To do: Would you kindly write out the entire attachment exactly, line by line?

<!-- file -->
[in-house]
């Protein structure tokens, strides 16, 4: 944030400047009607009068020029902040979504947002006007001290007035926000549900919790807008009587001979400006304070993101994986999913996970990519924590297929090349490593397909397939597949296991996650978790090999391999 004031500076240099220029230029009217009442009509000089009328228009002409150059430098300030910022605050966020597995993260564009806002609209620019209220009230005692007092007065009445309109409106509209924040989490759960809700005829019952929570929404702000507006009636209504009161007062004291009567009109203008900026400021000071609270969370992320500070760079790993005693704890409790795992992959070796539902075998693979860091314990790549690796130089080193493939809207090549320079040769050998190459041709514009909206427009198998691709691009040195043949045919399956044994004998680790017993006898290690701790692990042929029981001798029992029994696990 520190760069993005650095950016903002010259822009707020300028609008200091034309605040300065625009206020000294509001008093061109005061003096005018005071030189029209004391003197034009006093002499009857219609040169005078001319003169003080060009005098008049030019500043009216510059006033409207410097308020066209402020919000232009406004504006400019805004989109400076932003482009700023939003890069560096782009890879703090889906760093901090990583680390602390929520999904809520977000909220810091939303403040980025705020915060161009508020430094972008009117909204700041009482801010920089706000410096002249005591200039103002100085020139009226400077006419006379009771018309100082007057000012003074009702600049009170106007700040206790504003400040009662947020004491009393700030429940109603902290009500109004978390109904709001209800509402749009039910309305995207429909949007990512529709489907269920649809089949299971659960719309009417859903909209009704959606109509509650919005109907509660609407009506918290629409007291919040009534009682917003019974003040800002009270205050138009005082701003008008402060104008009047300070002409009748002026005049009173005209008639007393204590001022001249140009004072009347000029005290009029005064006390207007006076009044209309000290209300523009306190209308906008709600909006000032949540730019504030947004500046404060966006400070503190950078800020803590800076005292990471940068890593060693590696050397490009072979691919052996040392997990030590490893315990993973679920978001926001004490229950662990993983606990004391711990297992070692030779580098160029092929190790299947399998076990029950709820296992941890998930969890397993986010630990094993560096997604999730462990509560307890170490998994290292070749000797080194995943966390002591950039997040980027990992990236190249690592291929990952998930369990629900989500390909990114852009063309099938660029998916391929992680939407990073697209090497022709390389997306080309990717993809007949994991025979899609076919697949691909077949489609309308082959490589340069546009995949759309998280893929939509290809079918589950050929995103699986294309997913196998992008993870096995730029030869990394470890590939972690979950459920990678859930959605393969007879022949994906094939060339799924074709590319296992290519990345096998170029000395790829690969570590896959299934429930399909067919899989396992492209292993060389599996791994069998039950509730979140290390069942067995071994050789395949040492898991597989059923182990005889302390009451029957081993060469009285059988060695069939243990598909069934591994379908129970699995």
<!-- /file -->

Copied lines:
[in-house]
């Protein structure tokens, strides 16, 4: 944030400047009607009068020029902040979504947002006007001290007035926000549900919790807008009587001979400006304070993101994986999913996970990519924590297929090349490593397909397939597949296991996650978790090999391999 004031500076240099220029230029009217009442009509000089009328228009002409150059430098300030910022605050966020597995993260564009806002609209620019209220009230005692007092007065009445309109409106509209924040989490759960809700005829019952929570929404702000507006009636209504009161007062004291009567009109203008900026400021000071609270969370992320500070760079790993005693704890409790795992992959070796539902075998693979860091314990790549690796130089080193493939809207090549320079040769050998190459041709514009909206427009198998691709691009040195043949045919399956044994004998680790017993006898290690701790692990042929029981001798029992029994696990 520190760069993005650095950016903002010259822009707020300028609008200091034309605040300065625009206020000294509001008093061109005061003096005018005071030189029209004391003197034009006093002499009857219609040169005078001319003169003080060009005098008049030019500043009216510059006033409207410097308020066209402020919000232009406004504006400019805004989109400076932003482009700023939003890069560096782009890879703090889906760093901090990583680390602390929520999904809520977000909220810091939303403040980025705020915060161009508020430094972008009117909204700041009482801010920089706000410096002249005591200039103002100085020139009226400077006419006379009771018309100082007057000012003074009702600049009170106007700040206790504003400040009662947020004491009393700030429940109603902290009500109004978390109904709001209800509402749009039910309305995207429909949007990512529709489907269920649809089949299971659960719309009417859903909209009704959606109509509650919005109907509660609407009506918290629409007291919040009534009682917003019974003040800002009270205050138009005082701003008008402060104008009047300070002409009748002026005049009173005209008639007393204590001022001249140009004072009347000029005290009029005064006390207007006076009044209309000290209300523009306190209308906008709600909006000032949540730019504030947004500046404060966006400070503190950078800020803590800076005292990471940068890593060693590696050397490009072979691919052996040392997990030590490893315990993973679920978001926001004490229950662990993983606990004391711990297992070692030779580098160029092929190790299947399998076990029950709820296992941890998930969890397993986010630990094993560096997604999730462990509560307890170490998994290292070749000797080194995943966390002591950039997040980027990992990236190249690592291929990952998930369990629900989500390909990114852009063309099938660029998916391929992680939407990073697209090497022709390389997306080309990717993809007949994991025979899609076919697949691909077949489609309308082959490589340069546009995949759309998280893929939509290809079918589950050929995103699986294309997913196998992008993870096995730029030869990394470890590939972690979950459920990678859930959605393969007879022949994906094939060339799924074709590319296992290519990345096998170029000395790829690969570590896959299934429930399909067919899989396992492209292993060389599996791994069998039950509730979140290390069942067995071994050789395949040492898991597989059923182990005889302390009451029957081993060469009285059988060695069939243990598909069934591994379908129970699995």